Chapter 8

Safavid Iran
1502 - 1736

After Timur's destructions and the end of the Il-Khan reign, 14th to 16th century Iran, still stylistically under Seldjuk and Timurid influence, turned "Safavid" in the 16th to 17th century. The Safavid dynasty had its origin in the "Safawiyyah", a Sufi reform movement founded by Safi al-Din Abul Fath Is'haq Ardabili (1252-1334), who had ethnic Kurdish, Azeri and Greek ancestry.
In 1502 Safavid Shah Ismail I (1487-1524), an Azerii Shiite, was successful in bringing the whole of the Iranian plateau under his control and create a unified Iran as a "national state" in the modern sense of the word. His capital was in Tabriz.
The height of Safavid glory was the reign of Shah Abbas I (1571-1629) who came to power at the age of 16 in 1587. He made Isfahan his capital and with the help of “imported” Armenians embarked on an ambitious construction program..

Ardabil, Azeri-Iran
Shaykh Safi al-Din Tomb

1335-17th cent
Il-Khanid, Safavid

Shaykh Safi al-Din Ardabili (1252-1334) was the founder of the "Safawiyyah" Sufi-Order and the father of the Safavid Dynasty. His tomb in Ardabil still shows the Timurid-Il-Khan influence. Next to it stands Sha Ismail I's tomb a true 17th cent Safavid building. These two tombs are the perfect juxtaposition of Timurid and Safavid architecture. (Photo and Text Archnet.org)


Tabriz, Iran
Masjid-i Muzaffariyya, Blue Mosque

1465
Qara Qoyunlu

Tabris was the early capital of the Safavids until Shah Abbas I moved it to the safety of Isfahan.  The mosque, now in ruins, was once a complex which included a tomb, cistern, library and khanqah (hospitsl and mental institution). The function of the remaining building, itself in a state of ruin, has not been definitively identified (Sufi Tekke?). Named Blue Mosque for its unrivalled tile decor of which there are remnants. Both interior and exterior surfaces were once covered in a variety of tiles. The remains of tile mosaics, underglaze-painted and overglaze-painted tiles and luster tiles attest to the richness of the decorative scheme. Patterns are rendered in subtle colors with extensive use of cobalt blue as a ground for inscriptions and arabesque designs in gold and white. The dome was a deep blue, stenciled with gold patterns.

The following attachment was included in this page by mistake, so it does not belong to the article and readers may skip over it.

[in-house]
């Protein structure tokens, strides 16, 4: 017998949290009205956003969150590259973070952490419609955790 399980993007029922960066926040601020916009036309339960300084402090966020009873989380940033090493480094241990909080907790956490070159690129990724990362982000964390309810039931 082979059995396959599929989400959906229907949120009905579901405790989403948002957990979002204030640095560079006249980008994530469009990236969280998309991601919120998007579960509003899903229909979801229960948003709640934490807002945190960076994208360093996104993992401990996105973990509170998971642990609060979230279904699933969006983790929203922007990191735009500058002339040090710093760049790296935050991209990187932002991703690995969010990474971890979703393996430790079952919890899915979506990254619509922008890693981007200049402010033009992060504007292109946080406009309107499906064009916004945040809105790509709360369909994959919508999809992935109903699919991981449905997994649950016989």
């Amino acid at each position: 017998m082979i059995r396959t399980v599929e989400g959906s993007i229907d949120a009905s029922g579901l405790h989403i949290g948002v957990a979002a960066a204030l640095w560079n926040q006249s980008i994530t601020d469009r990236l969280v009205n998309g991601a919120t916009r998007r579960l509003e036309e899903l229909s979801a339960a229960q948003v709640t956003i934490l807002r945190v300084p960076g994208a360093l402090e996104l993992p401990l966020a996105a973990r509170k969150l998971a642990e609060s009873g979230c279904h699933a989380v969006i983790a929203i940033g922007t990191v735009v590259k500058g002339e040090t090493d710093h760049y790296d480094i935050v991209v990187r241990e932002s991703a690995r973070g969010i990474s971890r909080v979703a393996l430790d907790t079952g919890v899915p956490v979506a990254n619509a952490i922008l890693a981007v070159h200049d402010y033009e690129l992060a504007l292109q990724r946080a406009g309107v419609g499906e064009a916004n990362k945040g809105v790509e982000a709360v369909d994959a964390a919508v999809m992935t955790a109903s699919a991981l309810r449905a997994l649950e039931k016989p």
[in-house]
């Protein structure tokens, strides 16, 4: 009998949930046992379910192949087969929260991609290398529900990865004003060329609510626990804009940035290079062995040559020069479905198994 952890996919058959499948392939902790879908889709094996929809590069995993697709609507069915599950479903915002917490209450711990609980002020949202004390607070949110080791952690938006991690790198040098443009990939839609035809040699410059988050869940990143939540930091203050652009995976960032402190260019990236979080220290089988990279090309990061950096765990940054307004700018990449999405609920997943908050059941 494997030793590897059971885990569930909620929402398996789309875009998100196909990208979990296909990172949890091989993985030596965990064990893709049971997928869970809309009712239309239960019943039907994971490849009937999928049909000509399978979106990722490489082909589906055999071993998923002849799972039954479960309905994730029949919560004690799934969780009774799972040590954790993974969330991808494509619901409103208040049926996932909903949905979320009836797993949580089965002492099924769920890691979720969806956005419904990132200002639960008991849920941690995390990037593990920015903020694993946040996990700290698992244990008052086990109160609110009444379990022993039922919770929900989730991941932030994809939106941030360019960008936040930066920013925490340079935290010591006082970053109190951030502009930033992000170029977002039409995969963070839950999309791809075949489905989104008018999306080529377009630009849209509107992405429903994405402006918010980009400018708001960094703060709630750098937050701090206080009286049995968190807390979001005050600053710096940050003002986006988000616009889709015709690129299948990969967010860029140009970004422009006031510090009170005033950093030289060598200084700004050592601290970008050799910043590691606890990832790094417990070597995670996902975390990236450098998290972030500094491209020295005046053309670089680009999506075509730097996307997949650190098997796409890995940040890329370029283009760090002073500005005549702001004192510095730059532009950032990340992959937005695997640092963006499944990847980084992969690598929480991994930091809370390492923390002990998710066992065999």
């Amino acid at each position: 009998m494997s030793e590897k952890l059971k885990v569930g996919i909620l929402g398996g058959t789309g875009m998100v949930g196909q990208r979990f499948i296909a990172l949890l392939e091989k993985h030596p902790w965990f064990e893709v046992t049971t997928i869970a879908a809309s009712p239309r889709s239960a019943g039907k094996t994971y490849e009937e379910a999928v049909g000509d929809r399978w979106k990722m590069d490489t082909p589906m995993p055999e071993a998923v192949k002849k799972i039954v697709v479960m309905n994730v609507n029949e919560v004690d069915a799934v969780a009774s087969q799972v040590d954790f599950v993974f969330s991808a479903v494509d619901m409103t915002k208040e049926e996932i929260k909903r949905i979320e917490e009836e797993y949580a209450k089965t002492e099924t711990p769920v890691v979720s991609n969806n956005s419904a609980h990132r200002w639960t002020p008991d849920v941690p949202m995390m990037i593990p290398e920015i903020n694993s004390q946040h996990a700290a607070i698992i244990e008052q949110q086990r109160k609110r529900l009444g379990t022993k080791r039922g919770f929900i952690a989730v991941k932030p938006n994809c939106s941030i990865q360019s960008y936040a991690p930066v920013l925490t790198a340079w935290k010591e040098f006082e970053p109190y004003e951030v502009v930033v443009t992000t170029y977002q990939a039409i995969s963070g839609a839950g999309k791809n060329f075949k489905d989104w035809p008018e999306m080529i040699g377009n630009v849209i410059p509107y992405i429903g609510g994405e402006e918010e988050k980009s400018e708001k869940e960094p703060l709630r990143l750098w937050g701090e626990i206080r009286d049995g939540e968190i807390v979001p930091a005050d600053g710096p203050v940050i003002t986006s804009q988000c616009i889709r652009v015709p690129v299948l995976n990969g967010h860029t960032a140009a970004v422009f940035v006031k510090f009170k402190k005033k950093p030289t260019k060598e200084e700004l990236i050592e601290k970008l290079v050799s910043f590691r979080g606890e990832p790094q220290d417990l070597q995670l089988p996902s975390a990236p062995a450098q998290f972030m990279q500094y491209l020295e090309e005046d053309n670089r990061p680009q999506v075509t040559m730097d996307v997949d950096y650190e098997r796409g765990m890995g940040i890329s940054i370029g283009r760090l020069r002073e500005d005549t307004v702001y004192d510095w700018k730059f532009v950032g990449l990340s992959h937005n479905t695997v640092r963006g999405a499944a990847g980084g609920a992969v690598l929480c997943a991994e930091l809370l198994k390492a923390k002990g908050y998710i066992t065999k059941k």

Extensive rebuilding took place between 1950 and 1966. The dome over the central chamber dates from this period, as do the undecorated interior walls. The following photos from Archnet.org (1999 after the restoration) remind one in design, detail, and layout of the sophisticated tile moasics in Timur's Aq Seray in Shakh-i Zabz (around 1400) (Text and photos Archnet.org)










Kerman, Iran
Masjid-e Jame - Friday Mosque

1349 and 1559
Muzaffarid and Safavid


North portal (14th cent) and, to the left, the tracts added in the 16th cent.
Text and photos from Archnet.org)


Interior detail of north portal, showing tile mosaic with kufic inscriptions (1349)


Detail of the tile covering (1559)


Kerman, Iran
Ganj-i Ali Khan Caravanserai and Mosque

1598
Architect Ustad Muhammad Yazd
Safavid


Eastern tract

The caravanserai is located on the east side of the Ganj-i Ali Khan Square. Its portal bears a foundation inscription from 1598 composed by calligrapher Ali-Reza Abbasi. Its architect was Ustad Muhammad Yazd.
The plan of the caravanserai is based on the four-iwan typology, with double-story halls centered on tall iwans enveloping four sides of an open courtyard. There is an octagonal fountain at the center of the courtyard which is chamfered at the corners. The caravanserai measures 32 by 23 meters. It has a small domed mosque at one corner that measures 5.5 by 5 meters. (Text and photos from Archnet.org)


Northern tract


Detail of tiled spandrels of the north ivan - note the figurative image of th archangel Gabriel!

Kerman, Iran
Hamam-e Ganj Ali Khan

Bath
s, Museum
1611
Safavid